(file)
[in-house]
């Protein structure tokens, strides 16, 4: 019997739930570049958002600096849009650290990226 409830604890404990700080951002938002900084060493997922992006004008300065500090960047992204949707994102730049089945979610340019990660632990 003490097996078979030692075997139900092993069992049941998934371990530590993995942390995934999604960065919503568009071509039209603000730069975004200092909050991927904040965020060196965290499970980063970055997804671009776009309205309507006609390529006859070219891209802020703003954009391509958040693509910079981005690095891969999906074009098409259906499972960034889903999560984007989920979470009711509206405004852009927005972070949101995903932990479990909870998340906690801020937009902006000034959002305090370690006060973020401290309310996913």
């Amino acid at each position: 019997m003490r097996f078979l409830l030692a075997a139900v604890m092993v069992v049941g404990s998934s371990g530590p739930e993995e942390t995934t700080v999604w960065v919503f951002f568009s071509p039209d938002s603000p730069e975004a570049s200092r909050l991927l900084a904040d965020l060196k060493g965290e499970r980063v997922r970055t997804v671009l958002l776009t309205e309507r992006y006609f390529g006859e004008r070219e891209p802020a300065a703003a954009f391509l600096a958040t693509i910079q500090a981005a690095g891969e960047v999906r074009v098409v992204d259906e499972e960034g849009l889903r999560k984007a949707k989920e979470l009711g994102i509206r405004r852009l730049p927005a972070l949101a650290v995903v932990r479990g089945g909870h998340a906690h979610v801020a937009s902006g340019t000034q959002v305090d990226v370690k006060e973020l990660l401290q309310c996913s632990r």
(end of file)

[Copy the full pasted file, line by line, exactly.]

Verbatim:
[in-house]
């Protein structure tokens, strides 16, 4: 019997739930570049958002600096849009650290990226 409830604890404990700080951002938002900084060493997922992006004008300065500090960047992204949707994102730049089945979610340019990660632990 003490097996078979030692075997139900092993069992049941998934371990530590993995942390995934999604960065919503568009071509039209603000730069975004200092909050991927904040965020060196965290499970980063970055997804671009776009309205309507006609390529006859070219891209802020703003954009391509958040693509910079981005690095891969999906074009098409259906499972960034889903999560984007989920979470009711509206405004852009927005972070949101995903932990479990909870998340906690801020937009902006000034959002305090370690006060973020401290309310996913």
């Amino acid at each position: 019997m003490r097996f078979l409830l030692a075997a139900v604890m092993v069992v049941g404990s998934s371990g530590p739930e993995e942390t995934t700080v999604w960065v919503f951002f568009s071509p039209d938002s603000p730069e975004a570049s200092r909050l991927l900084a904040d965020l060196k060493g965290e499970r980063v997922r970055t997804v671009l958002l776009t309205e309507r992006y006609f390529g006859e004008r070219e891209p802020a300065a703003a954009f391509l600096a958040t693509i910079q500090a981005a690095g891969e960047v999906r074009v098409v992204d259906e499972e960034g849009l889903r999560k984007a949707k989920e979470l009711g994102i509206r405004r852009l730049p927005a972070l949101a650290v995903v932990r479990g089945g909870h998340a906690h979610v801020a937009s902006g340019t000034q959002v305090d990226v370690k006060e973020l990660l401290q309310c996913s632990r």